Massachusetts just wrapped up a sale of general obligation bonds labeled as green bonds, and investors ate it up.
On Tuesday, Jefferson County, Alabama filed for bankruptcy, earning the dubious distinction of being the largest municipal bankruptcy in U.S. history. The county was in debt to bondholders for more than $3 billion for a sewer system project, Bloomberg News reported on Thursday in the story, “Biggest muni bankruptcy ever puts investors on high alert.”
President Obama sent his jobs bill to Congress this week. Among the spending cuts and tax increases is a provision to cap the amount of tax-exempt interest a high income investor can earn from municipal bonds. Interest from municipal bonds is generally free from federal income tax, as well as state and local taxes in
Taxes can really punish anyone whose retirement planning includes saving a significant amount of money in tax-advantaged and taxable retirement savings accounts. If you’re not careful, Uncle Sam will take an unnecessarily big bite out of your nest egg. Here’s some savvy advice on how to allocate wisely between taxable and nontaxable savings accounts. It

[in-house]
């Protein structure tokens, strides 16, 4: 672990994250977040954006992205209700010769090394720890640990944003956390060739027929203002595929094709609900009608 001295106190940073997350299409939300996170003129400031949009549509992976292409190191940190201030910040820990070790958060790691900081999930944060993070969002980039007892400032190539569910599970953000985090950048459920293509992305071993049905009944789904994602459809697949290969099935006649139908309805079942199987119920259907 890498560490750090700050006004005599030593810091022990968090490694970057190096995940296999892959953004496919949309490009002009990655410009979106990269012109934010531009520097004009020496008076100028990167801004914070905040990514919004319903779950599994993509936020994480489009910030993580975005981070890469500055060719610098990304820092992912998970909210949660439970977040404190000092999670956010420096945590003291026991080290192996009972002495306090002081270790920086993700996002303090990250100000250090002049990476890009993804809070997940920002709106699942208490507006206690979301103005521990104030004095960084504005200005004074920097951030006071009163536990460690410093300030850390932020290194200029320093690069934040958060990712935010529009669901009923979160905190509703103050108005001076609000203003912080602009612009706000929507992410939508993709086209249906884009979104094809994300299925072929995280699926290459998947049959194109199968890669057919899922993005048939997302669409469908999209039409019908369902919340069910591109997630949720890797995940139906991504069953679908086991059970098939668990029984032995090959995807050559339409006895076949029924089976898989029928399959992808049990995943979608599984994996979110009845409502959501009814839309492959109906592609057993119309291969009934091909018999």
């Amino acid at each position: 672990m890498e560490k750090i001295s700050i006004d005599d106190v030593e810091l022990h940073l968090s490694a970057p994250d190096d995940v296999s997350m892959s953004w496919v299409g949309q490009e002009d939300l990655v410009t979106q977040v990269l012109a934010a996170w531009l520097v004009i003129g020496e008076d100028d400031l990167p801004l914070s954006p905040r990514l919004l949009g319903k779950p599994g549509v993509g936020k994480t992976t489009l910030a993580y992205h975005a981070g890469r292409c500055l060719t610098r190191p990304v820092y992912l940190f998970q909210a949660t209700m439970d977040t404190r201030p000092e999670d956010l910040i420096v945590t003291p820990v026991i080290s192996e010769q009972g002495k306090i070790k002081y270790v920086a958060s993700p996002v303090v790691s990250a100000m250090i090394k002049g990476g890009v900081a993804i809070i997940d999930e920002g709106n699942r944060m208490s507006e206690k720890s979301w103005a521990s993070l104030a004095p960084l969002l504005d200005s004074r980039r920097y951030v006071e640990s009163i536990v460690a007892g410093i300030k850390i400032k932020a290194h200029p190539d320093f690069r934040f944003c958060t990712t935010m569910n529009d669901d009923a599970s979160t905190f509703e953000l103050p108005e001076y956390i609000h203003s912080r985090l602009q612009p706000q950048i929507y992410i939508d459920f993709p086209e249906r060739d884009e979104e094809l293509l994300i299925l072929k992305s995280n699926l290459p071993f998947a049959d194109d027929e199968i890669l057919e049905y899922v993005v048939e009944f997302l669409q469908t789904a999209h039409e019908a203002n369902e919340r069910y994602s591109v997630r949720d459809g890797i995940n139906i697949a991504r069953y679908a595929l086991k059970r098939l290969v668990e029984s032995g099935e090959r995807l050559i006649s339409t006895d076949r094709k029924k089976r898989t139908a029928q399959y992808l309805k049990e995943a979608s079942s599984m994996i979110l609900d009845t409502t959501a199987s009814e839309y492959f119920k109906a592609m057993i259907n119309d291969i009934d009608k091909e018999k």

Investments that keep a retirement nest egg safe are tough to find these days. Even municipal bonds, which have been the bedrock of many people’s portfolio for years, are looking shaky these days. I wrote this week about the threat that governments won’t be able to cover their deficits or meet their pension obligations. This
Municipal bonds have been the subject of an unusual amount of interest in the past year. Most of the attention has been negative as a result of some dire predictions for state and local finances from high-profile analysts. Since November, municipal bond funds have seen more money going out than coming in, according to Investment
Municipal bonds continue to hog the spotlight as the debate continues over just how bad 2011 will be for state and local governments. The Fundmastery Blog on Marketwatch.com neatly summed up what’s going on in muni finance in the post “Muni bonds taking a double hit.” On Monday, Kurt Brouwer wrote, “Muni bond investors are
Coming months may be stressful for some municipalities but Moody’s Investor Service does not expect any state governments to default on Moody’s-rated debt in 2011. The ratings agency expects only a few local governments to default on debt obligations this year. In a new report released Thursday, Moody’s concluded that most U.S. municipalities are well-equipped